Accounting should simply be keeping score, unfortunately all OEMs have found that by manipulating the data they can publish better results with no pain or effort whatsoever. The problem occurs when there is the ‘big reckoning’ associated with economic turbulence or financial meltdown, the black swan event that seems to occur on a worryingly frequent basis.
This is all about the balance between the matching concept where we endeavor to match income and expenditure in a manner that best describes the way in which the company operates against being prudent. Prudence dictates that we take a pessimistic (or realistic) view of the future where there is uncertainty.
Regarding the future order books of the OEMs we are looking at sales running out to 5 years or more into the future and the very success of gathering those orders introduces a level of uncertainty as whether they will ever be serviced or will generate income. Common sense dictates that, assuming the world keeps spinning economically, the majority of those sales will occur but it could be argued that booking the sale should only occur when the progress payments are made and when the frame flies off on delivery.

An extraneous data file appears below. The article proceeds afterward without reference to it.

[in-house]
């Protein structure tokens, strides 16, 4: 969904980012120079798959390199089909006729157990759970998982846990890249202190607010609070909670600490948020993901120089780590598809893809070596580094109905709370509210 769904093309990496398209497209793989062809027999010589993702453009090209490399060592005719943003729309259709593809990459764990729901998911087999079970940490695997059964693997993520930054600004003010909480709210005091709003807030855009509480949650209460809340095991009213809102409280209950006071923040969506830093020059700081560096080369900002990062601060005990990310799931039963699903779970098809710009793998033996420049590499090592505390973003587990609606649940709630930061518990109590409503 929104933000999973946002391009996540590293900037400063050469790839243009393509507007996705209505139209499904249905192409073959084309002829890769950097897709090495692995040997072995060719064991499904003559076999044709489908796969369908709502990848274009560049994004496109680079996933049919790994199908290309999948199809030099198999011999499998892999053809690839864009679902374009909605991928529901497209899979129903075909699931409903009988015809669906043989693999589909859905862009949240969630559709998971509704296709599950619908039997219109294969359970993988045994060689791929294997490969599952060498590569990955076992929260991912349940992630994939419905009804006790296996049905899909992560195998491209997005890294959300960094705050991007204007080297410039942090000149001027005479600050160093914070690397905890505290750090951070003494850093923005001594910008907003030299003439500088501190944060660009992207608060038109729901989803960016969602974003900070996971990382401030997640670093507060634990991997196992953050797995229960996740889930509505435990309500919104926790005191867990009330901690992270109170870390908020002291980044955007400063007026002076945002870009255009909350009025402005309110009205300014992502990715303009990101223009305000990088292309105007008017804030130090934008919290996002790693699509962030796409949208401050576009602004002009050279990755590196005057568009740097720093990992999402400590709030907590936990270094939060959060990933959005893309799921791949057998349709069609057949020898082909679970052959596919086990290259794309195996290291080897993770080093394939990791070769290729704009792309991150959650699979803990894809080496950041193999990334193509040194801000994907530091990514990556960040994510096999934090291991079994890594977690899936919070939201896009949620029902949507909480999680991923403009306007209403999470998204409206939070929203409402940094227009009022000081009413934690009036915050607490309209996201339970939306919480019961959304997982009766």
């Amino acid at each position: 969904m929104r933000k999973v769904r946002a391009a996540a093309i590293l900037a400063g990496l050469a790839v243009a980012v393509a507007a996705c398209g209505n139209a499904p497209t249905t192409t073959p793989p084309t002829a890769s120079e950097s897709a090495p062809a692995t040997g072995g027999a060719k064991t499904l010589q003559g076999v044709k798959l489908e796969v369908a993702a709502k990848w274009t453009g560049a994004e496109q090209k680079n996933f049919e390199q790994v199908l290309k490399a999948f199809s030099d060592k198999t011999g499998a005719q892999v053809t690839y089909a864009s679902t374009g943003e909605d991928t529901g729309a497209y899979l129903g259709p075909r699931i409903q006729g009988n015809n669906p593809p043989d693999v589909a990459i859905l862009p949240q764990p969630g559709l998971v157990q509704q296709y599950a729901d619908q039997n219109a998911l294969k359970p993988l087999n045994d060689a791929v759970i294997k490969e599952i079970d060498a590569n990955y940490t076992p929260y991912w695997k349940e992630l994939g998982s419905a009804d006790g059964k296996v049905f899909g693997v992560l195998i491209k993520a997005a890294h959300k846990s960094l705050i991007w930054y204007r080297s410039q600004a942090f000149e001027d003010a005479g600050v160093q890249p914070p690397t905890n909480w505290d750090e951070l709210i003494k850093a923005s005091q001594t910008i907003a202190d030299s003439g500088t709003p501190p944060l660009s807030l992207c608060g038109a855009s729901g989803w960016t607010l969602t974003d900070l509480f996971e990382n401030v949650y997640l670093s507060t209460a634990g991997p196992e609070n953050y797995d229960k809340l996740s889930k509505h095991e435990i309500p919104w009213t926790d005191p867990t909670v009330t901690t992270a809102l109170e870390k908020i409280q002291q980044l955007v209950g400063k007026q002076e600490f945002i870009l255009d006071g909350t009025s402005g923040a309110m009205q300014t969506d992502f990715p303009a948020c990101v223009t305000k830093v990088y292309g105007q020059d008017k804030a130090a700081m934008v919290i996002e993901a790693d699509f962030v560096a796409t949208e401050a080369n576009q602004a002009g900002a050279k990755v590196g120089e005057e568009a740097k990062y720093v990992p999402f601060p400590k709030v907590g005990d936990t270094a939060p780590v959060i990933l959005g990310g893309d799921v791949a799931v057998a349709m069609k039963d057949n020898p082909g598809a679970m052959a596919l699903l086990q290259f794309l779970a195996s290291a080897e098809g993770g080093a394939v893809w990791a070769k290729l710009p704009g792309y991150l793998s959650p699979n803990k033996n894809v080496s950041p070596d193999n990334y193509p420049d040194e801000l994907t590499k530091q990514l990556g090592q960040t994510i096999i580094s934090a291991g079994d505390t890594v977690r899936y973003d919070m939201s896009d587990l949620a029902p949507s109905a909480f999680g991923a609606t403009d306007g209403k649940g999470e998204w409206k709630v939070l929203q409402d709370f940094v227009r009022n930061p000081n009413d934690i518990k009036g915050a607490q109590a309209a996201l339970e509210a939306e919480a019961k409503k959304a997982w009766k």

The same occurs with cost where Boeing looks to match some cost incurred today or in the past against future sales, the deferred income idea. This is sensible on one level but gives rise to uncertainty regarding the accounting block, future sales etc etc. Airbus are a little more robust here and simply match the cost to the aircraft being produced at the time and as such individual programmes may show losses for a considerable period (if so separated out) of time from inception but also generate ‘supernormal’ profit in later years.
It will be interesting to see how this new standard pans out over the next few years as I suspect that the OEMs will be reticent to take the hit in one go but will eke out the pain over a number of years. What is worrying, as is so often the case, is that transparency is not possible because the application of the standard by Boeing and their auditors is shrouded in secrecy.
As I said at the beginning accounting should simply be about keeping score in a transparent and accessible manner to the users of those accounts, unfortunately the impact of such decisions is so great that it encourages management to do their utmost to play games.